Marrakech: a triumph for planet Earth

The Marrakech conference on the environment has decided to accept the terms of the Protocol of Kyoto.

The Protocol of Kyoto establishes limits on emission of polluting Greenhouse Effect Gases (GEG), such as Carbon Dioxide. These GEG rise into the atmosphere and form a layer around the Earth, reflecting escaping heat back down onto the planet, creating a rise in the planet’s temperature (global warming).

With the fixing of limits back to 1990 emission levels (different emission levels being stipulated for each country, under the philosophy of the more industrialised countries setting an example for the developing world) the problem can at least begin to be addressed.

The European union congratulated the participants at Marrakech in an official communication, which declared: “We can now say to the Europeans that, finally, practical actions can be started to stop the dramatic consequences of climate changes which threaten the whole planet”.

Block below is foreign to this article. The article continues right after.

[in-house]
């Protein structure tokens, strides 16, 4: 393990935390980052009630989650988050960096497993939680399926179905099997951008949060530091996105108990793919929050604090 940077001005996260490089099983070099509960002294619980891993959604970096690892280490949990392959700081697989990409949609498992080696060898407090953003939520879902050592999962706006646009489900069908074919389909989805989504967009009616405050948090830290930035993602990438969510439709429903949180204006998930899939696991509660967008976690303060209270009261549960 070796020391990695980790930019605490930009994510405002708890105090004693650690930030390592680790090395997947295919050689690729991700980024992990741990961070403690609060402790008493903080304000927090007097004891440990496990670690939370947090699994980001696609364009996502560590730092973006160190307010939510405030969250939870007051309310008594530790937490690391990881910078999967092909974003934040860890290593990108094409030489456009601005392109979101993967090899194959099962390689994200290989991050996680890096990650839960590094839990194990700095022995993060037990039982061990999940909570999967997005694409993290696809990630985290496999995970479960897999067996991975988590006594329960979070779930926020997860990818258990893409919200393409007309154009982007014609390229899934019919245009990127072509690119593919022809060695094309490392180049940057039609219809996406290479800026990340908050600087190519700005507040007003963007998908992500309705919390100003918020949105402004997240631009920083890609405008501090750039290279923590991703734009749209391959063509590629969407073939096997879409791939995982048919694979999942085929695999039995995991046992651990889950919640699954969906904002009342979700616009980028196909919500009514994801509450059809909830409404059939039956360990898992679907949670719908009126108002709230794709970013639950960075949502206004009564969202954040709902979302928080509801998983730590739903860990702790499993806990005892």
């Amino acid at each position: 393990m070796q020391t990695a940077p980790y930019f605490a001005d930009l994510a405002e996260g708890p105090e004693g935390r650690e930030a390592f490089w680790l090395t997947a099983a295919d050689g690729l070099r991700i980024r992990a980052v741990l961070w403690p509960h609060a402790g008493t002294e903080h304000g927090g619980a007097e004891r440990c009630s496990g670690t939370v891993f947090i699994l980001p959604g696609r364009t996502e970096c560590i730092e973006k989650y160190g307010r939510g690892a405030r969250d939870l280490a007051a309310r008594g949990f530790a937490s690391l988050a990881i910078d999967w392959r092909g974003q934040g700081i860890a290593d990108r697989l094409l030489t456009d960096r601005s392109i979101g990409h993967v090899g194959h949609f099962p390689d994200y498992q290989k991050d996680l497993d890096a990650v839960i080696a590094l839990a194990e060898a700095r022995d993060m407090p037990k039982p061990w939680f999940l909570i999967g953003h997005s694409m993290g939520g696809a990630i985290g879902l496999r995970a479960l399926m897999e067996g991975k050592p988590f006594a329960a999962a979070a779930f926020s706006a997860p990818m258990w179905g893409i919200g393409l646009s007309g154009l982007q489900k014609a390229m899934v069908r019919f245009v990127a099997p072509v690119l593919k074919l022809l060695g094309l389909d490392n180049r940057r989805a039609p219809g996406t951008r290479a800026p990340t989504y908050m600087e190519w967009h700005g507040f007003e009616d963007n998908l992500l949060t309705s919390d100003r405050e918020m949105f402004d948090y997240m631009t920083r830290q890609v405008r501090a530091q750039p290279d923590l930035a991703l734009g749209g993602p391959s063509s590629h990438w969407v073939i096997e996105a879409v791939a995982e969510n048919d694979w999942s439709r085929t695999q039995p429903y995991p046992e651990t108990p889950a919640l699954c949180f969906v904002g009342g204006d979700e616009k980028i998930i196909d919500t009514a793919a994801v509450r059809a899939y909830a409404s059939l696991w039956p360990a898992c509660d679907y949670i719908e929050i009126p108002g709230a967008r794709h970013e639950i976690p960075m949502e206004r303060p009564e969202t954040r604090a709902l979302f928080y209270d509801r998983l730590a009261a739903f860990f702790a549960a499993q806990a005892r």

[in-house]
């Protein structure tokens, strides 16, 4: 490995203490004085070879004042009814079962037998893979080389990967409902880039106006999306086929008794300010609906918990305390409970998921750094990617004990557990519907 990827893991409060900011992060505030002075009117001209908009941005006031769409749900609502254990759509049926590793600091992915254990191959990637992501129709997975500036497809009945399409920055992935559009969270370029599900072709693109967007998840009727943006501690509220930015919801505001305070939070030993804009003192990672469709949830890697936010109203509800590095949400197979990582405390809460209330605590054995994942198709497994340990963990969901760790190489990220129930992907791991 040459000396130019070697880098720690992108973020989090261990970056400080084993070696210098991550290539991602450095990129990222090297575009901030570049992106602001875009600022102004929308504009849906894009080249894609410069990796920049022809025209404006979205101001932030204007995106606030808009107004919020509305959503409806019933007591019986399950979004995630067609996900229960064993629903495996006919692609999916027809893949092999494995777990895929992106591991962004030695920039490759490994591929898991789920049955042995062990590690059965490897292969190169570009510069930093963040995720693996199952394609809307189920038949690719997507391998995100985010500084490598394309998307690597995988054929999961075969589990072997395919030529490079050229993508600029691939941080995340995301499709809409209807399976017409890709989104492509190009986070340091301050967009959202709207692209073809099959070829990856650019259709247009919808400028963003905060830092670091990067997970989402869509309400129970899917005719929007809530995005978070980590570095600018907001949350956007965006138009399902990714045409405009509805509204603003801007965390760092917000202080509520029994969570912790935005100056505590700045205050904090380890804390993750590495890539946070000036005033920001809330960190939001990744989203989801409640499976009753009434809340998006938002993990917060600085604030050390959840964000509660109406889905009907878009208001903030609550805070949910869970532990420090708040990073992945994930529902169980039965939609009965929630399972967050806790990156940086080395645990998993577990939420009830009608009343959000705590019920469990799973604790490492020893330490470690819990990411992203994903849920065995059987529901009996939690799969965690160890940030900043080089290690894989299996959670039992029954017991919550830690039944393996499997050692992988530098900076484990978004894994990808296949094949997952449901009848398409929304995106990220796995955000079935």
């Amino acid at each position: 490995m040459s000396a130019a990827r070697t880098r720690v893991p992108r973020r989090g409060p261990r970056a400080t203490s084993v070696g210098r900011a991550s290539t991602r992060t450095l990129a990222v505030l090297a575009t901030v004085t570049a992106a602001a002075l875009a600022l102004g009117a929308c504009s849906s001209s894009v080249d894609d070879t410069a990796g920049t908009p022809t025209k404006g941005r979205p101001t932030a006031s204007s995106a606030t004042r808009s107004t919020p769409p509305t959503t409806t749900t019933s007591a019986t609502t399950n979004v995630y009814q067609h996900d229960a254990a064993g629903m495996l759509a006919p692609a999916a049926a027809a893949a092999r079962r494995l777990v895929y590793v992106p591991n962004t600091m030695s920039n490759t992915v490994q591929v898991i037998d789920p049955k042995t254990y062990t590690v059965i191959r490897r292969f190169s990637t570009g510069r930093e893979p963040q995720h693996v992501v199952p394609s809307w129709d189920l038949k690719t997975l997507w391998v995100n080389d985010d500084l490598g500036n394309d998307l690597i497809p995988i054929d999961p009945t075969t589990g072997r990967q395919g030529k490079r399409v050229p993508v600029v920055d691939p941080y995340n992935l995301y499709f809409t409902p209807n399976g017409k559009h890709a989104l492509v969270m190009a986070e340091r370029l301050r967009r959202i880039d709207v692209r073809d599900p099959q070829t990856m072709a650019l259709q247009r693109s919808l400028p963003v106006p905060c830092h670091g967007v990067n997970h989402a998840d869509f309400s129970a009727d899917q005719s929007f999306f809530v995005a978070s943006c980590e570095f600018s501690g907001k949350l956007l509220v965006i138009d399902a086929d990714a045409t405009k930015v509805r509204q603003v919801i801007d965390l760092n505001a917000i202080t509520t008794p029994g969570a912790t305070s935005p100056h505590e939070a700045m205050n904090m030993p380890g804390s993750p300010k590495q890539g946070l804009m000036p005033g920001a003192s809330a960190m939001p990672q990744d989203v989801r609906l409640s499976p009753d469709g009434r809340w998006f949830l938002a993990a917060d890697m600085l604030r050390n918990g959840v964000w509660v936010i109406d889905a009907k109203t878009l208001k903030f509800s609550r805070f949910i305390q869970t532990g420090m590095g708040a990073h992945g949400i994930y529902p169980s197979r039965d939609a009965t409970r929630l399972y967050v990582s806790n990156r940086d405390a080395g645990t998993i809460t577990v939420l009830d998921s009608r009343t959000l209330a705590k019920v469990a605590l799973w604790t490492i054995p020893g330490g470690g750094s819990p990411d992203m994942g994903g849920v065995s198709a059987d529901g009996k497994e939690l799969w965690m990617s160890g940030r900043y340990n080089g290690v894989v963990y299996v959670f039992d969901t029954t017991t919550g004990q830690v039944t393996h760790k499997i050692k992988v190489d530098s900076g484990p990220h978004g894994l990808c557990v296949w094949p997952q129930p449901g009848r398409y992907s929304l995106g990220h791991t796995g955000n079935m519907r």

The horrific storms which this weekend caused 500 deaths around the world are an example of this type of climate change. The final death toll caused by the floods in Algeria was 300 dead, 350 injured and 4,000 families homeless. In the Philippines, the typhoon Lingling caused 201 dead and 135 missing, before moving westwards to Vietnam.

Other countries, such as the United States of America, do not intend to adopt the terms of the Protocol of Kyoto because reduction in pollution levels would be damaging to their economy.


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Author`s name Editorial Team